As Gabriel approaches the Malthouse, he hears voices inside. The room is lit only from the kiln, which casts a glow onto the owner, the maltster, an elderly man with white hair sitting by the fire. The conversation stops, and everyone looks up at Gabriel, recognizing him as the hero of the fire. The owner, learning his name, cries that he knew both Gabriel’s grandparents. His son, Jacob, says that his own son Billy might have known Gabriel, but Billy says it was his brother Andrew: Gabriel agrees. He was just talking about the Oaks with his youngest daughter Liddy, Billy says.
Although Gabriel is new in Weatherbury, the (fictional) area of Wessex is the definition of a small world, where families remain for generations and anyone who lives long enough, like the maltster, can identify any newcomer who happens to arrive. Other members of the Smallbury family are introduced too, all economically dependent on Bathsheba and her farm.
Jacob hands some malt to Gabriel, who says he doesn’t need a clean cup. Mark Clark approves of this. Jan Coggan gives an older man, Henry Fray, some of his own cup to drink. Henry always signs his name “Henery,” insisting that this was the name with which he was christened. Coggan invites Mark Clark, who is always amused and social, to join the drinking.
Gabriel fits in well in this jovial, friendly group: he has no airs like a person from a town or city might, and fades into his surroundings to allow the others, who are more talkative, to continue to hold court at the malt-house.
Coggan calls over to Joseph Poorgrass, saying he hasn’t drunk anything. Joseph tells the group that he blushes every time he sees the new mistress, though he’s always been shy. Jacob Smallbury tells Gabriel that such shyness is becoming for a woman, though awkward for a man: Gabriel agrees. The others chime in with more stories about Poorgrass’s bashfulness.
This is a group of people that knows each other well enough to identify and acknowledge each small attribute of each farm hand. Gabriel is simply expected to nod and acquiesce at the general opinions expressed by the group.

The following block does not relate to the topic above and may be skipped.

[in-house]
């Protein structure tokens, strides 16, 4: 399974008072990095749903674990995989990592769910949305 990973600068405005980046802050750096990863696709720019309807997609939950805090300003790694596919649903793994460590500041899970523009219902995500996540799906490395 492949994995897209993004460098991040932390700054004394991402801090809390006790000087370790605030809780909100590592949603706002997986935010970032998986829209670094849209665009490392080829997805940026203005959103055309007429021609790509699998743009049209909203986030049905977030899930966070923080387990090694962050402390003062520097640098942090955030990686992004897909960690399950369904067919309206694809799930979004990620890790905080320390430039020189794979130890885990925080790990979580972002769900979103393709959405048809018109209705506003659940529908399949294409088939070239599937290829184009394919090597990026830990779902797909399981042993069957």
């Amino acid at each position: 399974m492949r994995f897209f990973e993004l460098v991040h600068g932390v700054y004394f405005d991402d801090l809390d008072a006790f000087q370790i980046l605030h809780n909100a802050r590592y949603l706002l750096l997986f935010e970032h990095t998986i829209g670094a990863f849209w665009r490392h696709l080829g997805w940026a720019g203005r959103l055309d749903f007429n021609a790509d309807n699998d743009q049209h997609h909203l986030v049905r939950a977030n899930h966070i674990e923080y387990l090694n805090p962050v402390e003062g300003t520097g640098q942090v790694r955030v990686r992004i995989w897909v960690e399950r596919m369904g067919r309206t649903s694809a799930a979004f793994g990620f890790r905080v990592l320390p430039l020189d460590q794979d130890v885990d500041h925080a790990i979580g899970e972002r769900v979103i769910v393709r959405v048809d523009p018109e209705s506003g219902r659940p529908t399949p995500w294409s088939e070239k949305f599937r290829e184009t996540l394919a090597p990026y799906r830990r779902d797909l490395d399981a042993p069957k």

Gabriel asks what kind of place this farm is and what the mistress is like, but it appears that she’s only been here a few days. Coggan says he used to court his first wife Charlotte, a dairy maid, at Farmer Everdene’s, and he was kind and generous, plying him with ale. He’d eat salt beforehand so he could drink as much as possible. Coggan begins to talk ruefully of Charlotte’s death.
Someone in the malt-house has a story associated with any detail or piece of information about the village or farm, including the inhabitants, past and present: while Bathsheba is new to the farm hands, they will be able to compare her to her uncle and his management.
Trying to keep the conversation on track, Gabriel asks about Miss Everdene’s parents. They were town folk, Jacob says, and gentlemanly—but the husband lost hundreds of pounds in gold. He was a fickle husband, Coggan chimes in, whose will to be good wasn’t strong enough. Henery Fray remarks that Bathsheba was never that pretty then, and Coggan remarks he hopes her temper is as nice as her face.
Gabriel has to be insistent in order to keep the conversation on track and learn what interests him, as the group does certainly possess a great deal of knowledge about Bathsheba’s family. The hands often tend to judge women’s appearances casually.